Over the years, Dallas residents haven't been too sure where to take their environmental issues. Now, there's a body at City Hall meant to ensure Dallas is implementing its Climate Action Plan and that residents' opinions are being heard. The commission is chaired by Kathryn Bazan, a local environmentalist and former employee of the Texas Commission on Environmental Quality. The local commission has already seen some of its work come to fruition since the first meeting this year as Dallas rolled out new regulations for cement batch plants in the city. Members are also working to help draft restrictions on another big polluter, gas-powered lawn equipment. Under the commission's watch, the city may get a little greener.

City of Dallas

Paul Ridley was no stranger to Dallas City Hall when he was voted into the District 14 council seat last June. He had served as the district's plan commissioner for eight years. Before that, he spent four years representing the district on the landmark commission. He's lived in the area for about 27 years, practicing construction law and commercial litigation, occasionally stepping away to serve the city. He's devoted to serving Dallas residents, and his attention to detail can make for some interesting mic-drop moments around the council's horseshoe.

In a party-loving city such as Dallas, there is hardly a shortage of great DJs keeping the nightlife lit. Ursa Minor stands out as one of the city's most popular party leaders, known for "playing to the Black girl in the room." Ursa's turntable skills are in high demand from clients such as Netflix and at events such as SXSW. But you can find her setting the tone all over town, whether it's a Sadie Hawkins dance at Charlie's Star Lounge, a pride event or the free PNC Patio Sessions at the AT&T Performing Arts Center.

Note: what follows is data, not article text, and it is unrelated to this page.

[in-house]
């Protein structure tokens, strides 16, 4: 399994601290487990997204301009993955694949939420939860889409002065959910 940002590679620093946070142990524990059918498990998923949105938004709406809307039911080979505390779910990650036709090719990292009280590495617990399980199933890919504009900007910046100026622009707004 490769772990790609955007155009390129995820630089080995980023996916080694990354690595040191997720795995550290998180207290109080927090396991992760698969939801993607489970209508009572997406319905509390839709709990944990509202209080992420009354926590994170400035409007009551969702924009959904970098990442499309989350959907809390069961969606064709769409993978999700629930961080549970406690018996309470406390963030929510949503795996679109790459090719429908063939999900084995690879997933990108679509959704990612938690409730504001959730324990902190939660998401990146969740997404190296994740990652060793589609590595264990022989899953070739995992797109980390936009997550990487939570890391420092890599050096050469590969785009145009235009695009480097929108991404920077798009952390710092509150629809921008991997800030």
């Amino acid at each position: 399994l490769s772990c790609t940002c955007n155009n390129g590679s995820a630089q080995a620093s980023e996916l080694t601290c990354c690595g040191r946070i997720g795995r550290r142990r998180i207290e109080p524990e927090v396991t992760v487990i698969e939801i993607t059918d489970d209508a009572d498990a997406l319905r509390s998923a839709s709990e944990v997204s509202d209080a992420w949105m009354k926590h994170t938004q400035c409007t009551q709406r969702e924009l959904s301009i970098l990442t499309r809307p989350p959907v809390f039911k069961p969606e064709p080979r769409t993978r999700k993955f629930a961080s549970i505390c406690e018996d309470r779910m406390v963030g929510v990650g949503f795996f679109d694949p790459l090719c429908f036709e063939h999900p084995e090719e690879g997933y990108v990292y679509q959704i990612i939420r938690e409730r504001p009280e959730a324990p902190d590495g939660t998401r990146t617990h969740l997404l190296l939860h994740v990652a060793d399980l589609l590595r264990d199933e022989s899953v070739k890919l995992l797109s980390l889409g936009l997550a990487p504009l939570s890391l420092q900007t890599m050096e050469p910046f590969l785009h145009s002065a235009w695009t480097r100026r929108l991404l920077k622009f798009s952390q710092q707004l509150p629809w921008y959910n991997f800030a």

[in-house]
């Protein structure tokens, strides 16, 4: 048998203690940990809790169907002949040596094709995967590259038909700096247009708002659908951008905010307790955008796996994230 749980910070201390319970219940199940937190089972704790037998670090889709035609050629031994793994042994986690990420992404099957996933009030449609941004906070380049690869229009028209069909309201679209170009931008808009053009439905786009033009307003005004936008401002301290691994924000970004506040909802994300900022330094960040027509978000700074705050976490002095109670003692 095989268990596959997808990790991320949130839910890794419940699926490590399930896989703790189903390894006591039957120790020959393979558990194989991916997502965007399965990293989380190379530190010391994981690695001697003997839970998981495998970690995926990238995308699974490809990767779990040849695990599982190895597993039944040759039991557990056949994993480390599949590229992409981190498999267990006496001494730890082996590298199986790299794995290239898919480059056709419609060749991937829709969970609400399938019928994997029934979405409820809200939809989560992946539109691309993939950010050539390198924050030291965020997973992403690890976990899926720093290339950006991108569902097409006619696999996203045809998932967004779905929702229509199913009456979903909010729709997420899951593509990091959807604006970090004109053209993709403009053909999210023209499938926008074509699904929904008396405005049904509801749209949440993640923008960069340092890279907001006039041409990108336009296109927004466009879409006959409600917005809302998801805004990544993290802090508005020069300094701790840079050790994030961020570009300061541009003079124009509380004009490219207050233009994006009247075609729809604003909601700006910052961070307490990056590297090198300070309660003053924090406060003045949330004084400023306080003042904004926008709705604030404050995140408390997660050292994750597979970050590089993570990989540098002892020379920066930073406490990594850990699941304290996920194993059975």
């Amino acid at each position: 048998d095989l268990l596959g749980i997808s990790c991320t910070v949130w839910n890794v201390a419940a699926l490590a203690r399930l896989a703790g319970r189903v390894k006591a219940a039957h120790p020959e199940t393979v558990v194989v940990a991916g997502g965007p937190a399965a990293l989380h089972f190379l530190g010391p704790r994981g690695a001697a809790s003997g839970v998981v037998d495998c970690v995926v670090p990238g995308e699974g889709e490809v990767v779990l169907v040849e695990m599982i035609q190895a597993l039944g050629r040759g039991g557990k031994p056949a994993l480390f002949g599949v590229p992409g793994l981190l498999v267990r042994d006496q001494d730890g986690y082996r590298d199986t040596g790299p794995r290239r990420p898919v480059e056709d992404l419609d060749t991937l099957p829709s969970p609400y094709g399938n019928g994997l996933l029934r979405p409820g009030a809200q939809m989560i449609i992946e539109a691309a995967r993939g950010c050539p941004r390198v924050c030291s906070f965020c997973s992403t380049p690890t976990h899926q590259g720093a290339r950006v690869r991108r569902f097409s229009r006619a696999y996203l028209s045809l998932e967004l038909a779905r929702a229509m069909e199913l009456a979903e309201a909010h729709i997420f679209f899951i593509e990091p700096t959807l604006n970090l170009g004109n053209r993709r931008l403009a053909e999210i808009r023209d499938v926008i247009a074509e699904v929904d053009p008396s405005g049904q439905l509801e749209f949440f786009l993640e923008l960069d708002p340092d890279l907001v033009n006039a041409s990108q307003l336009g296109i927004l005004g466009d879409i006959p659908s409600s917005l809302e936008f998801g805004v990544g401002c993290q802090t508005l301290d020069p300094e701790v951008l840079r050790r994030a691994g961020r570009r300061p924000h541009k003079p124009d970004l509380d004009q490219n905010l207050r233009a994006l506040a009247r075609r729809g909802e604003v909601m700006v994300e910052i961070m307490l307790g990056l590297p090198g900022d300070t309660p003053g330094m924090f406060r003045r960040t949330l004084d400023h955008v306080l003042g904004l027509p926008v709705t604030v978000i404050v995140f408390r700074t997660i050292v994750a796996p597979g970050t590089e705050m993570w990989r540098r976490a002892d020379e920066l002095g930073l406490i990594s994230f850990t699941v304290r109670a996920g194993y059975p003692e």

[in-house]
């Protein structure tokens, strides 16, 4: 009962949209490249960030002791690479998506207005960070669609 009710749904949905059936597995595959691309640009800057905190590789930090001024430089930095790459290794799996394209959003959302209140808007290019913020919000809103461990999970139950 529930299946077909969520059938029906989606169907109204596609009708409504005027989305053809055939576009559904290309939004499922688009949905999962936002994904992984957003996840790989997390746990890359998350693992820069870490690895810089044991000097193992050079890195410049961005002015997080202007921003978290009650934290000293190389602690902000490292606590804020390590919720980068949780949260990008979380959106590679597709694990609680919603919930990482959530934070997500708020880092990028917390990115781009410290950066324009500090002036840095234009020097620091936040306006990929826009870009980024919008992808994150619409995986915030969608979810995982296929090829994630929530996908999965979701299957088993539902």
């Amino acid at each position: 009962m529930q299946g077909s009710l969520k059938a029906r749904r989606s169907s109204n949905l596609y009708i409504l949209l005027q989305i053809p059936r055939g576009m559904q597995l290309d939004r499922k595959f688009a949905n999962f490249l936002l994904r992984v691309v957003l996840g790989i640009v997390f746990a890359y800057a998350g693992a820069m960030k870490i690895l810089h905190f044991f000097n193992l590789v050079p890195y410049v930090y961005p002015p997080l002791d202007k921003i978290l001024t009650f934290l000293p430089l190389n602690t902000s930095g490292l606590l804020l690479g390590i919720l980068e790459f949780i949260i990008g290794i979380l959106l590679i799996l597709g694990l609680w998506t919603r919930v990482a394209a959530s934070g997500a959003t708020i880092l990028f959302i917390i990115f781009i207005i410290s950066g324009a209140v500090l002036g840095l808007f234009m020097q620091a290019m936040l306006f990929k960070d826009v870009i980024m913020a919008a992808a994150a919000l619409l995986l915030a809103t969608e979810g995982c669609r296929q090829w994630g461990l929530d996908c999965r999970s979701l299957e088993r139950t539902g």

During the pandemic, the DJ started a successful side business as a cookie maker with brand The Butter Fairy, but her beats will always be the way to our hearts.

Kathy Tran

Being called the best comedy club is even more impressive when the club in question does only improv. Four Day Weekend, however, is not just a place where people who've never done comedy take a class and get shoved on stage at the end of the term. Four Day Weekend is a Dallas and Fort Worth comedy institution with costumes, interactive media and some very talented people who helped the theater reach its 25th year in 2022. The on-the-spot comedy troupe was one of the first to bring professional, improvised comedy to DFW, starting in Fort Worth and later Dallas. Founding members David Wilk, Frank Ford, David Ahearn and Troy Grant opened their show with a run at the Casa Mañana theater before moving to a massive, underutilized space on Fort Worth's Sundance Square and opening a second location in Dallas across from the Truck Yard in Lowest Greenville. The foursome and other cast members created characters in their shows, film shorts, TV pilots and outdoor spectacles that are now staples of the core cast's weekend performances. Both theaters still attract loud, responsive and entertained crowds who sell out the place almost every night.

Kathy Tran

As conventions become more corporatized and less local, it's easy for the organizers to forget how to cater to the fans who truly fuel the experience. The annual horror gathering Texas Frightmare Weekend is still a local entity that knows what its fans want and gives them more of it each year. This year's gathering in April-May featured the usual array of big-name cast reunions of horror classics such as Scream, The Monster Squad and A Nightmare on Elm Street 3. It put a great amount of focus on Texas' contribution to the genre with a number of panels and a special screening of the original Texas Chain Saw Massacre and local filmmaker Bradley Steele Harding's creepy and creative 13 Tracks to Frighten Agatha Black.